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Body & Mind Cleansing

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  Short on time, or can’t sit still? Try a “moving meditation” by going for a brisk but comfortably paced five- to 10-minute walk. As you stride, try to focus on your breath instead of thinking about your worries or your day.
Meditations to Clear Your Mind and Body
By Camille Noe Pagán 
Published 6/25/2010 
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As anyone who’s ever had that frazzled, fried feeling can attest, stress makes you feel pretty darn awful. But recent research reveals that it isn’t just exhausting — it can actually contribute to a host of chronic conditions too, including depression and heart disease. “Stress causes chemical reactions within your body that lead to inflammation, and that can contribute to and even trigger disease,” explains Elizabeth Ricanati, MD, medical director for the Cleveland Clinic’s Lifestyle 180 program. “Plus, it’s common to try to reduce stress by making other unhealthy choices, like drinking alcohol or overeating, which can make health problems even worse.” 

Simply telling yourself not to stress isn’t going to do the trick. But that’s not to say you’re destined to remain a ball of nerves. Research shows that one of the most effective ways to reduce stress is through meditation. “The human mind is a factory of negative thoughts,” says psychotherapist Jean Fain, an instructor at Harvard Medical School. “It’s difficult to stop thinking negative thoughts or ignore them. But meditation can allow you to be less influenced by those thoughts, and that can dramatically lower your stress levels.”  Meditation, Fain says, allows you to see less-than-healthy feelings — like “I’m never going to get this project done” or “I can’t stop overeating” — for what they are: thoughts, rather than facts.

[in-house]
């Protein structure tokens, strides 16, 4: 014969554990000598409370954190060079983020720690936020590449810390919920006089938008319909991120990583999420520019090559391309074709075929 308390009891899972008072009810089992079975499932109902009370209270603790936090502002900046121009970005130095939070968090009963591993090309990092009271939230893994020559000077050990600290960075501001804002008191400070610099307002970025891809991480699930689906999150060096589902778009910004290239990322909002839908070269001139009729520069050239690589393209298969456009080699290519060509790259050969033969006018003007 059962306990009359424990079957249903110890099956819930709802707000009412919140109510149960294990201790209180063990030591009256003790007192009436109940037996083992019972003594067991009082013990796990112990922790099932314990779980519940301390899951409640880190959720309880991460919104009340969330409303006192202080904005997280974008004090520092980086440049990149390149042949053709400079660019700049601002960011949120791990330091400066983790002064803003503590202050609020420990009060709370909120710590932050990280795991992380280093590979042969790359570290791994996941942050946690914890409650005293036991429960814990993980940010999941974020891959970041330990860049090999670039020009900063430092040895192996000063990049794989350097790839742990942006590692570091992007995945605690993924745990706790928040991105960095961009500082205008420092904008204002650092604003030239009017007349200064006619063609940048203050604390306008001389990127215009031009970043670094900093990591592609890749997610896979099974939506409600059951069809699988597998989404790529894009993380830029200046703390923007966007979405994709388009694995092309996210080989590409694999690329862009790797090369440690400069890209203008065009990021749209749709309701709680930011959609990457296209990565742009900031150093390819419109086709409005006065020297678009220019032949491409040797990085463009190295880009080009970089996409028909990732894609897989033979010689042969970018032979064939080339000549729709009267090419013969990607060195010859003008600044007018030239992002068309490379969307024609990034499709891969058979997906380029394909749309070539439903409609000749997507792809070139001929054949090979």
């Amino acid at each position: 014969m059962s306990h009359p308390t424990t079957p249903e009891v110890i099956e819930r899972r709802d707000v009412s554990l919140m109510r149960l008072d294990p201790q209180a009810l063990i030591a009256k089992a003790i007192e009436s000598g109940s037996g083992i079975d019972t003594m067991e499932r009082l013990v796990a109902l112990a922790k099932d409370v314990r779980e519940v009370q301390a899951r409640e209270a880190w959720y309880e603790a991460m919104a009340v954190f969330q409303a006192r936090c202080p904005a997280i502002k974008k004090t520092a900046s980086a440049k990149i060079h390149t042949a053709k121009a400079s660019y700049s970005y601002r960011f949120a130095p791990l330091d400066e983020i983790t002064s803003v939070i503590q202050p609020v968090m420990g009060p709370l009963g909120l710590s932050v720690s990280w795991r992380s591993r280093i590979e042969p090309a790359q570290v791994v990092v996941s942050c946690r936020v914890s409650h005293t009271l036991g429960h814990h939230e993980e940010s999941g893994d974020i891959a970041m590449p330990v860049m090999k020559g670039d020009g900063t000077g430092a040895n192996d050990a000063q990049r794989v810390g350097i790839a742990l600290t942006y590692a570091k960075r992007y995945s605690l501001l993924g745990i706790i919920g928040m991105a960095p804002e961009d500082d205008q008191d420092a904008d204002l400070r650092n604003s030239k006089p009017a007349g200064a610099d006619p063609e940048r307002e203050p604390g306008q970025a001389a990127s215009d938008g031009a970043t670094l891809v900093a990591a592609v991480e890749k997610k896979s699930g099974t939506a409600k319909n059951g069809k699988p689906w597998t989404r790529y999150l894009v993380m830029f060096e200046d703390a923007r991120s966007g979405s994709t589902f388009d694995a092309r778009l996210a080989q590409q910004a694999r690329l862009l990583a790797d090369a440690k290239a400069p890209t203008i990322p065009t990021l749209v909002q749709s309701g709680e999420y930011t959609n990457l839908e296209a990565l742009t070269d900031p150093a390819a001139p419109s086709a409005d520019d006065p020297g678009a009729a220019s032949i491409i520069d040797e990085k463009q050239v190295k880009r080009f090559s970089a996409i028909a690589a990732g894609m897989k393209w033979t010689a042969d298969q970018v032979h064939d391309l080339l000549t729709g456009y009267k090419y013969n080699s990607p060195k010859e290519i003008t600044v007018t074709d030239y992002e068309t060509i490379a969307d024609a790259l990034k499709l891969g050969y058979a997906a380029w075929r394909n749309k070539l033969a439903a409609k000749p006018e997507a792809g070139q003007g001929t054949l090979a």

Once you begin meditating, “You’ll breathe more deeply, feel more relaxed, think more clearly and take better care of yourself,” Fain says. “A regular meditation practice makes other healthy habits — like exercising, sleeping and eating healthfully — not only more doable, but more appealing too.” That may explain why a wealth of research has shown that meditation has amazing health effects: Not only does it decrease stress, anxiety and depression, it’s been shown to reduce the amount of disease-causing free radicals in the body and reduce cardiovascular risk factors like high blood pressure and high levels of LDL (unhealthy) cholesterol. Here’s how to cleanse your mind of negative thoughts with meditation:

Take five. Many people fear meditation because they think that it involves sitting in silence for an hour at a time — which, let’s face it, not only sounds difficult but is nearly impossible to fit into a super-busy schedule. But even taking five minutes out of your day to sit quietly while focusing on your breathing (which should be deep and steady but comfortable) can reduce stress levels significantly, Fain says. “The act of not doing anything can have a profoundly relaxing effect on the body and mind,” she explains. As you become more accustomed to meditating, try to fit in five to 10 minutes of meditation two to three times a day.

Close your eyes and clear your mind: If you’re ready to move past deep breathing, Fain suggests trying metta, or “loving kindness meditation,” which is one of the easier (yet effective) types of meditation. In metta meditation, you sit silently in a comfortable position, close your eyes and repeat, “May I be healthy, may I be happy, may I be fully at ease.” After a few minutes, change the pronoun to you: May you be healthy, etc. Then, after a few more minutes, switch the pronoun to we, Fain instructs. “The goal is to move your focus away from negative, self-centered thinking and toward loving, peaceful thoughts.” For more information on expanding your meditation practice, Fain recommends Narayan Liebenson Grady’s free online lectures, which you can find here.

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